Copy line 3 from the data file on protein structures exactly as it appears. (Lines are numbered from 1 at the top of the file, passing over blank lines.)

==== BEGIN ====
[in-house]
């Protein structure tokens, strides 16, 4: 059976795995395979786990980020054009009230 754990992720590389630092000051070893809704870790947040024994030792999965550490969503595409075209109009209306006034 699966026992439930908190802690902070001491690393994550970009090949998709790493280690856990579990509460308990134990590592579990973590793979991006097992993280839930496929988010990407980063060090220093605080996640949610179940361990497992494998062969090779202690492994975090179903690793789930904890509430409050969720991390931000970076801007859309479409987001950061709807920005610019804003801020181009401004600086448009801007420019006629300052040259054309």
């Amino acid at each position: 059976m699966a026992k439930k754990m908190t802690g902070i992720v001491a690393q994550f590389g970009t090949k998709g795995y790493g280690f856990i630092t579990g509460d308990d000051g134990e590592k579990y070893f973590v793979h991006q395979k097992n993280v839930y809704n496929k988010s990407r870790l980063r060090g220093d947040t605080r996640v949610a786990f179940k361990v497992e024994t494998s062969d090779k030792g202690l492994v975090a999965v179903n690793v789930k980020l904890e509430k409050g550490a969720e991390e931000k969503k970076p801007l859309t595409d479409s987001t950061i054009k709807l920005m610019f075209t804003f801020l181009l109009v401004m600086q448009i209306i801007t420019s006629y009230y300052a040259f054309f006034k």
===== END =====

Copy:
């Amino acid at each position: 059976m699966a026992k439930k754990m908190t802690g902070i992720v001491a690393q994550f590389g970009t090949k998709g795995y790493g280690f856990i630092t579990g509460d308990d000051g134990e590592k579990y070893f973590v793979h991006q395979k097992n993280v839930y809704n496929k988010s990407r870790l980063r060090g220093d947040t605080r996640v949610a786990f179940k361990v497992e024994t494998s062969d090779k030792g202690l492994v975090a999965v179903n690793v789930k980020l904890e509430k409050g550490a969720e991390e931000k969503k970076p801007l859309t595409d479409s987001t950061i054009k709807l920005m610019f075209t804003f801020l181009l109009v401004m600086q448009i209306i801007t420019s006629y009230y300052a040259f054309f006034k």